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 UWA week 16 (1st semester, non-teaching week) ↓
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9:14pm Fri 22nd Apr, Michael W.

> Hi Micheal, > > I noticed a problem when I was doing the test for my script: Dose the number count as a word? > For example, This is a part from AliceInWonderland.txt: > > """ > Release Date: January, 1991 [eBook #11] > [Most recently updated: October 12, 2020] > > Language: English > > Character set encoding: UTF-8 > > """ > With more thought, here are some questions: > > 1. Will the number with some symbol like "1991", "#11" or "12," count as a word? > > 2. Should we count "UTF-8" as two words "UTF" and "8"? If yes, how about the hyphenated word like "well-known" or "dressing-room"? Can we regard these words as two word like "well"+"known" and "dressing"+"room"? > > 3. How about the money like "$5,000" ? Is it "$"+"5"+"000" or "$"+"5,000" or "$5"+"000"? And the same problem of "%20", chapter sign like "1.E.7." or "1.C.", country name like "U.S.", website like "" , etc. Some of these examples involve dot ".", which is also a mark of the end of a sentence. If we treat them as special cases, how do we know how many of these cases there are? > > 4.About single quote "'", how about "Foundation's", "He's", "I'm", "horses'","horse's", "'No"? Could you please specify in which cases the single quote "'" should be retained? > > Thanks!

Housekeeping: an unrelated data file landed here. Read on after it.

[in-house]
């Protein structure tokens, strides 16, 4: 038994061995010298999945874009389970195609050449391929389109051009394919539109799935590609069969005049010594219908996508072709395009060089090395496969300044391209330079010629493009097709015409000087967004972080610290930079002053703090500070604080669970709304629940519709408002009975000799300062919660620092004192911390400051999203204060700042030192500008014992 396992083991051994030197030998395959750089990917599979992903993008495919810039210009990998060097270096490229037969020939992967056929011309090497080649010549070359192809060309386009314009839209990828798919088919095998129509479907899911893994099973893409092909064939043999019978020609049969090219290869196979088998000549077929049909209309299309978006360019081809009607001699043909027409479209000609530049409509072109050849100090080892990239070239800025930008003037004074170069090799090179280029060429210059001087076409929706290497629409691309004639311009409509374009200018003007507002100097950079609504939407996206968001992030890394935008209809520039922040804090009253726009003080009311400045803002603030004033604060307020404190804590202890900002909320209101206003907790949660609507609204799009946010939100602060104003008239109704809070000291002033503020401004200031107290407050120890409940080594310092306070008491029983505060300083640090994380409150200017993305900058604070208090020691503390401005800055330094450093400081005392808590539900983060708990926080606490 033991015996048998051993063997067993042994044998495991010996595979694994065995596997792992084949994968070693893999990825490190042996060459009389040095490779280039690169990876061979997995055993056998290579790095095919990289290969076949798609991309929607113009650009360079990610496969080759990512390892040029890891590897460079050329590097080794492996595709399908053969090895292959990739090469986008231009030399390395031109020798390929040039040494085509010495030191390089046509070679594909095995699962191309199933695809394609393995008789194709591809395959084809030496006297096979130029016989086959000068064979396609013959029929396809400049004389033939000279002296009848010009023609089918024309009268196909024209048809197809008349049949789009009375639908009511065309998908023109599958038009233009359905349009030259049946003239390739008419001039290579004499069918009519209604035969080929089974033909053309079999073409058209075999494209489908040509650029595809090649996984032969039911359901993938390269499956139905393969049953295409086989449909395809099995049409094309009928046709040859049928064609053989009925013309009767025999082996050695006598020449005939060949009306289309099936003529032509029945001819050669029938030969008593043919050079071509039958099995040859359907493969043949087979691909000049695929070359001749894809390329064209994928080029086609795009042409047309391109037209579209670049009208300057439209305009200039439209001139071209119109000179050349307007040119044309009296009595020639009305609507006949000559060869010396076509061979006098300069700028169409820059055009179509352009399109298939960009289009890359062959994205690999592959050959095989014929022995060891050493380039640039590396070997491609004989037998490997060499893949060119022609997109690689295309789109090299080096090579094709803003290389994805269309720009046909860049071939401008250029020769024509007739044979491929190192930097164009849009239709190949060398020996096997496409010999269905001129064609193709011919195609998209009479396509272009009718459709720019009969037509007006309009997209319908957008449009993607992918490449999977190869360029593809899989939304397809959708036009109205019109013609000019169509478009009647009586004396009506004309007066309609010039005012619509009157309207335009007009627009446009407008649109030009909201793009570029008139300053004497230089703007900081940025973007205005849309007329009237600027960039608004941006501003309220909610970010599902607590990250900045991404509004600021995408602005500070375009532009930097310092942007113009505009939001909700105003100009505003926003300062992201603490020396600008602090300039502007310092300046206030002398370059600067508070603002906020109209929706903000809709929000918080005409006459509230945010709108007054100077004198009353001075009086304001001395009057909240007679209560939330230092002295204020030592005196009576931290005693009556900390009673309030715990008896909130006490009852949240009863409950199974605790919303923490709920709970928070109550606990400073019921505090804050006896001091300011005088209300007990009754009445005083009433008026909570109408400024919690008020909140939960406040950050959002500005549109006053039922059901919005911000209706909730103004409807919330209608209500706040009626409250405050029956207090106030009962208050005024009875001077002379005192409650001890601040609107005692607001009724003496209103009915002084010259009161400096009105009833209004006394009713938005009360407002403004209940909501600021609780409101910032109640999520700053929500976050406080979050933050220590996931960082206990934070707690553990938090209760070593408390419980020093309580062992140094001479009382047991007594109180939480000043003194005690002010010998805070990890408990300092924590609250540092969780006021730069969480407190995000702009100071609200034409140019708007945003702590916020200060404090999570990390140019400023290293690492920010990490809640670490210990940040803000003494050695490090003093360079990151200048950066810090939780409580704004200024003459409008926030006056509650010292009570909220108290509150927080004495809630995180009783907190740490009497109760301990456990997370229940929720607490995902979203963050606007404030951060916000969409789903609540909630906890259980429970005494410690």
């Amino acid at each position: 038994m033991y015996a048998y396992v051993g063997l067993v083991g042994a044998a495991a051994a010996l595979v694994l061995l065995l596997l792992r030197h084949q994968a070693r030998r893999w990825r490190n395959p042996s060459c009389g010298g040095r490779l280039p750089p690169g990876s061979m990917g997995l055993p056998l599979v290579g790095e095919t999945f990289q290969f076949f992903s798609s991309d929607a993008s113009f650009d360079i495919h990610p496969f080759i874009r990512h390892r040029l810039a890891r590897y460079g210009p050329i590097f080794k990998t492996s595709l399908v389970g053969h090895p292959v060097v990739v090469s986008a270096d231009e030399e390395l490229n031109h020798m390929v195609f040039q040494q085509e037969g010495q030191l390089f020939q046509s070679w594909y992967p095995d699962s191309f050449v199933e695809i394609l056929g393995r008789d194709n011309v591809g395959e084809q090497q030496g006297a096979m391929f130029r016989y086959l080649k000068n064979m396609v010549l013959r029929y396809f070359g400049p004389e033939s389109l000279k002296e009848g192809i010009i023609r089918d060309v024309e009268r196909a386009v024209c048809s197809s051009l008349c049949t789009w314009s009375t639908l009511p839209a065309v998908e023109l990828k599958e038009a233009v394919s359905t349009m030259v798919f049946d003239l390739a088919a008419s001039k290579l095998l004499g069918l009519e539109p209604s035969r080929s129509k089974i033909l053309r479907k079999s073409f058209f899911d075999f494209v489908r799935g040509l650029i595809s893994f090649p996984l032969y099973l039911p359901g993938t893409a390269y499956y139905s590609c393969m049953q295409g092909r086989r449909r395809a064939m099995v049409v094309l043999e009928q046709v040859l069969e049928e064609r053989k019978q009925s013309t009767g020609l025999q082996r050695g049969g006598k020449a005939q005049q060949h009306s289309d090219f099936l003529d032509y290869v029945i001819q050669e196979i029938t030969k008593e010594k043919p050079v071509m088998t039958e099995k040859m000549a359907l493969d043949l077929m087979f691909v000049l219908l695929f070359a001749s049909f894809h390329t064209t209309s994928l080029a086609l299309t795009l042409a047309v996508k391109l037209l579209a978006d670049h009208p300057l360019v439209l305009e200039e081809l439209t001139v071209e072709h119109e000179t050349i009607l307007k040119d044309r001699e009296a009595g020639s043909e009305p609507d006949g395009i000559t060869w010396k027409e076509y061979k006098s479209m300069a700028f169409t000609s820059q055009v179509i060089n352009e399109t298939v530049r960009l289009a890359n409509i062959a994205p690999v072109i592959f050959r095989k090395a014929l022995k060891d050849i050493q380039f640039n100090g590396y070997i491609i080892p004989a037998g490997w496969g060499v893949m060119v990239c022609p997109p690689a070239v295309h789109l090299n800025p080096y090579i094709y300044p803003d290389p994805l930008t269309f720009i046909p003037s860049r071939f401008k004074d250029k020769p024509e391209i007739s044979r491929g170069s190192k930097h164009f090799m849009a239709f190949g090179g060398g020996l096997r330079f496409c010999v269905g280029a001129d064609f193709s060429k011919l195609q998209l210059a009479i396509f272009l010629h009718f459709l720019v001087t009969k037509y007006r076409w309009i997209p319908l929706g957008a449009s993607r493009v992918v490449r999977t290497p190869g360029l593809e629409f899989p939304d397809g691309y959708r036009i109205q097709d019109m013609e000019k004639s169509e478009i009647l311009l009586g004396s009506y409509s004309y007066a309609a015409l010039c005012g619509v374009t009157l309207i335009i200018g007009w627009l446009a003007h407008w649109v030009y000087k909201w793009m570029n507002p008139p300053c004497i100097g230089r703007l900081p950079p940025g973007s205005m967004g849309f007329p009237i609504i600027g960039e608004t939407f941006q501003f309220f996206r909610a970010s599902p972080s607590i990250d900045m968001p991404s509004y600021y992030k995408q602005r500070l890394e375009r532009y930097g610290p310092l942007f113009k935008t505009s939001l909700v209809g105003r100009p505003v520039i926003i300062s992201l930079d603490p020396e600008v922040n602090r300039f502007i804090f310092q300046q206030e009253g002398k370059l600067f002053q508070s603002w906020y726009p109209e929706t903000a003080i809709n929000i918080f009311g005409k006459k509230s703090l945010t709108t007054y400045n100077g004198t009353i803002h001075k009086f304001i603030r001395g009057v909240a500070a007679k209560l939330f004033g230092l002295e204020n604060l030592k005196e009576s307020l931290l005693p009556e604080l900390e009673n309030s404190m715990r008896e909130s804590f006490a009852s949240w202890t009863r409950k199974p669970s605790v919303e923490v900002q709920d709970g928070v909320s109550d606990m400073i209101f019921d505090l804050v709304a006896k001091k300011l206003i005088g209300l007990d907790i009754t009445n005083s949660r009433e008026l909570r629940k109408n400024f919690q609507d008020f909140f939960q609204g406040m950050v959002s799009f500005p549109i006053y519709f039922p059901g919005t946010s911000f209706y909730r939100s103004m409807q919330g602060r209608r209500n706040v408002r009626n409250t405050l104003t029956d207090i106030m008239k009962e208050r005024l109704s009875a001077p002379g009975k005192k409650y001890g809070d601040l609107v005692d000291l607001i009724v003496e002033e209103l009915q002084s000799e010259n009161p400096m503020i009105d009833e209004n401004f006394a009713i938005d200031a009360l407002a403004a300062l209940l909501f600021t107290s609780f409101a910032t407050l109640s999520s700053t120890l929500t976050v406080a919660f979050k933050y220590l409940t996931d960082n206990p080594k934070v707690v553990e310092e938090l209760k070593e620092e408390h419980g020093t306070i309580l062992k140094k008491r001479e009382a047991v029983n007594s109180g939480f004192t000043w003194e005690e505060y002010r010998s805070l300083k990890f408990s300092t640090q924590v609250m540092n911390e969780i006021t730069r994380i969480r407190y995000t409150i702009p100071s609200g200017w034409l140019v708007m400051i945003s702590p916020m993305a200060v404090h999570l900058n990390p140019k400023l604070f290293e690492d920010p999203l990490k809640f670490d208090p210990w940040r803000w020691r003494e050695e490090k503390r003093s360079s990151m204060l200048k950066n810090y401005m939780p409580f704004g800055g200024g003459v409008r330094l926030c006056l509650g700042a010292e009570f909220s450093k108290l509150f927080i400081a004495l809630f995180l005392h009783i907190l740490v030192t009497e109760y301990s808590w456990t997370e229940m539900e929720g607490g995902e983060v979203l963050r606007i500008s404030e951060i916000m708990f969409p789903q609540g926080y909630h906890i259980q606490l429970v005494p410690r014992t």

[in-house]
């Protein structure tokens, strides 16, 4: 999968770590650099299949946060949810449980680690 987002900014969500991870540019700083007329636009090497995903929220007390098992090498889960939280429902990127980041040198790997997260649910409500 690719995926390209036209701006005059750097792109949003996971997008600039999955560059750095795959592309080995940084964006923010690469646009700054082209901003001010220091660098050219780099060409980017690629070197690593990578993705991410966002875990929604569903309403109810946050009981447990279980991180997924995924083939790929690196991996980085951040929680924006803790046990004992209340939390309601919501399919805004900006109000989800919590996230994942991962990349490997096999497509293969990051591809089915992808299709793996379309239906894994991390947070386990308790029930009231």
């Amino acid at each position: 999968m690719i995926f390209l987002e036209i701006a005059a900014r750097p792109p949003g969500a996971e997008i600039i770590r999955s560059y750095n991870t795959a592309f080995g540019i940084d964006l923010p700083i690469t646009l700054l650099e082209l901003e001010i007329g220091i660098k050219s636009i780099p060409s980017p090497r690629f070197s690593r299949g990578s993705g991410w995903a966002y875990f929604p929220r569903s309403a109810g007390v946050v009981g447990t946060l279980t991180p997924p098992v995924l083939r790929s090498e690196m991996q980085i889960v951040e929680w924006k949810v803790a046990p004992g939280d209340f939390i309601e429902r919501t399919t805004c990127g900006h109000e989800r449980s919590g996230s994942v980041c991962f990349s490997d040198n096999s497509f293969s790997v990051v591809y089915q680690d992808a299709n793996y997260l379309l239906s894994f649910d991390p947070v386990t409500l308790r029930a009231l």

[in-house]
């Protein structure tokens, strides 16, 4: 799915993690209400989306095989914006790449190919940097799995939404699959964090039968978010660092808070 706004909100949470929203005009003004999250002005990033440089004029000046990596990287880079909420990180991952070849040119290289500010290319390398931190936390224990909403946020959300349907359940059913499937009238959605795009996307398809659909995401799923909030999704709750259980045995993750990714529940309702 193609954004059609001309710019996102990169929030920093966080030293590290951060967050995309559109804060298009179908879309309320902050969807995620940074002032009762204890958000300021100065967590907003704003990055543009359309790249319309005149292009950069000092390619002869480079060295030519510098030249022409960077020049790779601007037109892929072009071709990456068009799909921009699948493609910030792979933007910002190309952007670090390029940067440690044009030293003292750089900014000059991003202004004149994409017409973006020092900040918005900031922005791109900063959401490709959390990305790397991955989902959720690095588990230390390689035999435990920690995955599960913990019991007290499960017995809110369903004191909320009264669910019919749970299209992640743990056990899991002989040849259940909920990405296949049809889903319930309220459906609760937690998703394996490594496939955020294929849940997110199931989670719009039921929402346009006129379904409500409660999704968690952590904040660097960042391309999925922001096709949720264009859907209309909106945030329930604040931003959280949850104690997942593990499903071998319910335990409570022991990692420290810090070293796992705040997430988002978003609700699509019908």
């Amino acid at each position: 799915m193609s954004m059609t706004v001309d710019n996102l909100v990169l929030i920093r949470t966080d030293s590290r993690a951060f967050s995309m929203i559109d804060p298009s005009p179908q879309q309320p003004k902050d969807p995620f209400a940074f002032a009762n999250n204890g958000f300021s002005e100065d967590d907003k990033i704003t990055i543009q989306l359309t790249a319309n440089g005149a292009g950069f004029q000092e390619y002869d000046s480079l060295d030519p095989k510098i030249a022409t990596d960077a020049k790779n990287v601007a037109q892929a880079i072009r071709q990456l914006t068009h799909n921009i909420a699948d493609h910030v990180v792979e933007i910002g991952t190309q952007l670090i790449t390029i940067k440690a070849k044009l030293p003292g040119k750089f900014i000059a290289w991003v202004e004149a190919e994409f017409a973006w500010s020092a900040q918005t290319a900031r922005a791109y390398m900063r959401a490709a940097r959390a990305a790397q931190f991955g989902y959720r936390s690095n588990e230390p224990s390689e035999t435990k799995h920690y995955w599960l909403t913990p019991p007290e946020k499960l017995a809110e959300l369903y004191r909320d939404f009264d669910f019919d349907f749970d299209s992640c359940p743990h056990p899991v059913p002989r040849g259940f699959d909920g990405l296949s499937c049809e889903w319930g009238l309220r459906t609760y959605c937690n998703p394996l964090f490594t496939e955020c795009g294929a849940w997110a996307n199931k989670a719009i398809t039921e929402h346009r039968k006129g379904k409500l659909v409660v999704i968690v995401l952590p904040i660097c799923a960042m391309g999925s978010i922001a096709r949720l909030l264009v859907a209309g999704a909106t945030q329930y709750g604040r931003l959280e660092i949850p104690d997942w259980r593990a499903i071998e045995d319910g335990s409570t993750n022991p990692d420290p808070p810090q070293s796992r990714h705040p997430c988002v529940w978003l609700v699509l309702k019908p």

While logically a hyphenated word-pair logically counts as a single word, for our purposes this time round, I'll keep the definition of a word to simply be what I've been using in the lectures: an alphabetic, followed by zero or more other alphabetics. That's it. No numbers, no apostrophes, etc. The truth is that it really doesn't matter as these things are not that common in any case. Cheers MichaelW

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